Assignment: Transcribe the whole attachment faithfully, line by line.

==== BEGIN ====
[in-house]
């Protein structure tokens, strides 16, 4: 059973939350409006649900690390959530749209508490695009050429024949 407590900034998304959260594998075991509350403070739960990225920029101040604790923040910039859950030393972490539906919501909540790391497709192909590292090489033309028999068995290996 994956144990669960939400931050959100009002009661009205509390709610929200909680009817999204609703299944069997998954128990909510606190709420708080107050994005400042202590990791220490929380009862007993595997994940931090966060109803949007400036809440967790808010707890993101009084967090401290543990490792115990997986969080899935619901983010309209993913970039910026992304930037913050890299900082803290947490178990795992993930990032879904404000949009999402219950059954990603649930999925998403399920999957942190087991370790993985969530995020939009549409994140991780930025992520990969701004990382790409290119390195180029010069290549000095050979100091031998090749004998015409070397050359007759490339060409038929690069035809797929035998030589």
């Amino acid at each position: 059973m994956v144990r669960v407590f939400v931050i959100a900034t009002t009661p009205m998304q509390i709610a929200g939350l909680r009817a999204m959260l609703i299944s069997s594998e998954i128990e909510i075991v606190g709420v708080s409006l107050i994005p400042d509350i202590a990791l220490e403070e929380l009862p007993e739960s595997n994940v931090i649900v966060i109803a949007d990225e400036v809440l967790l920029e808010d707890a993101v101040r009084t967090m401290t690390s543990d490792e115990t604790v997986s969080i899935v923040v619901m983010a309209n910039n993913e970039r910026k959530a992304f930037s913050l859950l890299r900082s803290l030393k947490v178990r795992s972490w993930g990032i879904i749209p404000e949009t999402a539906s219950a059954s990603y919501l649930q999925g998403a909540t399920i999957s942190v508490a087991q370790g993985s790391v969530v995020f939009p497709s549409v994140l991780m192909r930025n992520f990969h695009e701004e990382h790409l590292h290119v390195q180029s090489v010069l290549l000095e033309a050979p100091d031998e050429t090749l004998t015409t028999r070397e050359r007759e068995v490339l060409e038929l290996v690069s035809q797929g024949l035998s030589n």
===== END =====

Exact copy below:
[in-house]
């Protein structure tokens, strides 16, 4: 059973939350409006649900690390959530749209508490695009050429024949 407590900034998304959260594998075991509350403070739960990225920029101040604790923040910039859950030393972490539906919501909540790391497709192909590292090489033309028999068995290996 994956144990669960939400931050959100009002009661009205509390709610929200909680009817999204609703299944069997998954128990909510606190709420708080107050994005400042202590990791220490929380009862007993595997994940931090966060109803949007400036809440967790808010707890993101009084967090401290543990490792115990997986969080899935619901983010309209993913970039910026992304930037913050890299900082803290947490178990795992993930990032879904404000949009999402219950059954990603649930999925998403399920999957942190087991370790993985969530995020939009549409994140991780930025992520990969701004990382790409290119390195180029010069290549000095050979100091031998090749004998015409070397050359007759490339060409038929690069035809797929035998030589």
């Amino acid at each position: 059973m994956v144990r669960v407590f939400v931050i959100a900034t009002t009661p009205m998304q509390i709610a929200g939350l909680r009817a999204m959260l609703i299944s069997s594998e998954i128990e909510i075991v606190g709420v708080s409006l107050i994005p400042d509350i202590a990791l220490e403070e929380l009862p007993e739960s595997n994940v931090i649900v966060i109803a949007d990225e400036v809440l967790l920029e808010d707890a993101v101040r009084t967090m401290t690390s543990d490792e115990t604790v997986s969080i899935v923040v619901m983010a309209n910039n993913e970039r910026k959530a992304f930037s913050l859950l890299r900082s803290l030393k947490v178990r795992s972490w993930g990032i879904i749209p404000e949009t999402a539906s219950a059954s990603y919501l649930q999925g998403a909540t399920i999957s942190v508490a087991q370790g993985s790391v969530v995020f939009p497709s549409v994140l991780m192909r930025n992520f990969h695009e701004e990382h790409l590292h290119v390195q180029s090489v010069l290549l000095e033309a050979p100091d031998e050429t090749l004998t015409t028999r070397e050359r007759e068995v490339l060409e038929l290996v690069s035809q797929g024949l035998s030589n």